“We’ve historically produced a unit of content that contains the entire story, so it has all the context built in. We have the introduction, we have the meat, we have a conclusion and that’s a story or a video package. What’s changed now is the context has moved from that particular video package into a stream of content,” he said. “So each of those individual tweets and Facebook updates and YouTube videos themselves wouldn’t provide you with context. But if you look at a stream of data coming through you would see a bigger picture.”
One of the reasons Nanabhay is so bullish on liveblogs is because of the ability to thread all that information together to create cohesive stories. The value journalists can provide is as a curator of that information, but also delivering that news wherever readers are. That’s why alongside Twitter, Facebook, and YouTube, Al Jazeera English also is active on Reddit. It’s also why they launched The Stream, a show deeply immersed in social media.
That’s “distributed distribution” in action, as a means for journalists to continue their work and build audiences. Al Jazeera English is a distributed network that reaches out to its audience wherever it is at any given moment. One of the reasons Nanabhay is so optimistic about a future where journalists and citizens collaborate in storytelling is because of the possibilities of technology. Thanks to smartphones, journalists and civilians alike are producing more media than ever before, which is something news outlets need to embrace and facilitate, Nanabhay said.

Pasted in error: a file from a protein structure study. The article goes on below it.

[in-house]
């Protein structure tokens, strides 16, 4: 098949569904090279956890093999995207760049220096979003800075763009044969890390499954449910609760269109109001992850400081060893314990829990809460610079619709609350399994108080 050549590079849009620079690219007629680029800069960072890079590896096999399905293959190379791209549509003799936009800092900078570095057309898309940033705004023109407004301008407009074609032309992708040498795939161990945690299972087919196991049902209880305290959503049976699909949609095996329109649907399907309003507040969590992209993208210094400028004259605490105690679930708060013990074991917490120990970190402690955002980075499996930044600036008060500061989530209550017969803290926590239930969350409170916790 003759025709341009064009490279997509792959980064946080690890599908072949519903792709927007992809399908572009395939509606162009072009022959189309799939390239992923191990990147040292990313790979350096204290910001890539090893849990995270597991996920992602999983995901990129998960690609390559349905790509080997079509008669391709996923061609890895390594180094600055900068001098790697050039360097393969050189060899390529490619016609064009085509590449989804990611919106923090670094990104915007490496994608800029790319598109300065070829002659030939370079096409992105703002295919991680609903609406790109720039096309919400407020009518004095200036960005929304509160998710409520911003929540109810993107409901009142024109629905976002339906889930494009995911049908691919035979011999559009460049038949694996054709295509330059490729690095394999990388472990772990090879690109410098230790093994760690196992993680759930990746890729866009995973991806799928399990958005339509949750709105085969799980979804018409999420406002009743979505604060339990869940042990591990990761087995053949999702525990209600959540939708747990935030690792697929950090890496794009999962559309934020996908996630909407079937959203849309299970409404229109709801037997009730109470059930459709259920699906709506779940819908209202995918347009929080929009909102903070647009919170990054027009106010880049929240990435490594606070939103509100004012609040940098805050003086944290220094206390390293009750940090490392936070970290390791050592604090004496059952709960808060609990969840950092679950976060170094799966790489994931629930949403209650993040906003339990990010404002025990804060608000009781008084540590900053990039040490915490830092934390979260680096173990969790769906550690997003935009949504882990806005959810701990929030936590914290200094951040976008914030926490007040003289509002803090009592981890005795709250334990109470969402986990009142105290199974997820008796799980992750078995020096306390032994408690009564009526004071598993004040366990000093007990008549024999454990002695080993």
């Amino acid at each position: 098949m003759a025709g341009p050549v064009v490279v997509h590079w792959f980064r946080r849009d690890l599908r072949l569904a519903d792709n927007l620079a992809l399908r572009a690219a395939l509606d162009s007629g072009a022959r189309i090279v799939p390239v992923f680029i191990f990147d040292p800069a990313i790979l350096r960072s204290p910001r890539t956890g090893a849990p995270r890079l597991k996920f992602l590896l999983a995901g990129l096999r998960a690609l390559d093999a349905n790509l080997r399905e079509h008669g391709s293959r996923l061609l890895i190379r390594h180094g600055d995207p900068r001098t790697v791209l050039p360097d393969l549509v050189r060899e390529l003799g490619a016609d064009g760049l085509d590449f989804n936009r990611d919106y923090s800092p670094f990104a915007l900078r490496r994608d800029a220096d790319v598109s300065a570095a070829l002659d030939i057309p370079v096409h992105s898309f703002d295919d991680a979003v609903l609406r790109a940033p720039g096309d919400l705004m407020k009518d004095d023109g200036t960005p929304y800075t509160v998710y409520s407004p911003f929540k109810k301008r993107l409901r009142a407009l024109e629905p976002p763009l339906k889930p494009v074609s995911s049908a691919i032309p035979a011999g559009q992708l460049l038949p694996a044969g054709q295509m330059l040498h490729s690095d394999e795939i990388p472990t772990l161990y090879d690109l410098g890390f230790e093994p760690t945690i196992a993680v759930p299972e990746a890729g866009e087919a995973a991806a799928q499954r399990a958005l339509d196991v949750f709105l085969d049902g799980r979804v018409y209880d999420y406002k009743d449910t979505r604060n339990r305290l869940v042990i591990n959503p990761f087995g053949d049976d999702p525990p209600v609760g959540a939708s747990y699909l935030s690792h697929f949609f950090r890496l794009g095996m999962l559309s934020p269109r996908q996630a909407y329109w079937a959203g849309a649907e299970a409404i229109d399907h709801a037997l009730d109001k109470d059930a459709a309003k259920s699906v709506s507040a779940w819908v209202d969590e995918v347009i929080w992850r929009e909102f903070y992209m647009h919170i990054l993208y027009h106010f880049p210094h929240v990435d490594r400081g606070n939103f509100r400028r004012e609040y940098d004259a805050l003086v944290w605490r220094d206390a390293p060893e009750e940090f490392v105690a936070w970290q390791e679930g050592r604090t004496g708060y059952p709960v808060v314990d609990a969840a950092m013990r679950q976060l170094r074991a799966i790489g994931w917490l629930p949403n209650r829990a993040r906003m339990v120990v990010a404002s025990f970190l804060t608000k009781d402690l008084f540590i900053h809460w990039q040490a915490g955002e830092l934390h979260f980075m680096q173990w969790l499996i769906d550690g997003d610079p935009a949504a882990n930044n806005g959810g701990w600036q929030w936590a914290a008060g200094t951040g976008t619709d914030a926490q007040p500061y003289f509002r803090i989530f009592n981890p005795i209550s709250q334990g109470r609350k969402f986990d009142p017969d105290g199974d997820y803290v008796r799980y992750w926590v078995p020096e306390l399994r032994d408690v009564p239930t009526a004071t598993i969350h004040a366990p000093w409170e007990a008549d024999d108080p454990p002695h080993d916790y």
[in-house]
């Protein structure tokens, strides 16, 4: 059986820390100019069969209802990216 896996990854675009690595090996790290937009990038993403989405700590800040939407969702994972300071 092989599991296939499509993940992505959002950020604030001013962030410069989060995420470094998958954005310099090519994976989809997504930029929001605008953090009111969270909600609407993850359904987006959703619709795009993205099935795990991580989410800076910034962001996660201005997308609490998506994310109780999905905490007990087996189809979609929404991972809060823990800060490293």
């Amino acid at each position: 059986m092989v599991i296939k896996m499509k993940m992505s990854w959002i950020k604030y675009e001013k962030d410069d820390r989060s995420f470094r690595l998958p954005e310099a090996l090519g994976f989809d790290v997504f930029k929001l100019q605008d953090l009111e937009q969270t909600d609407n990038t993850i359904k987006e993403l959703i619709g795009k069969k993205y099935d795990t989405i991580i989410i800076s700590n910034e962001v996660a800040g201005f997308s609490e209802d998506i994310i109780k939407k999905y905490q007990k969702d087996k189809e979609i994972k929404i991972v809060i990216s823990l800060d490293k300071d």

“What we saw in Egypt, and we see this with Occupy as well, is the ability of the Internet and people in general to be able to shape what’s newsworthy,” Nanabhay said. “I think that’s quite powerful. I think it’s not a matter of them taking journalists’ jobs — that’s just the way the Internet’s evolved and the way information now flows.”
Photo of Nanabhay from Joi Ito used under a Creative Commons license.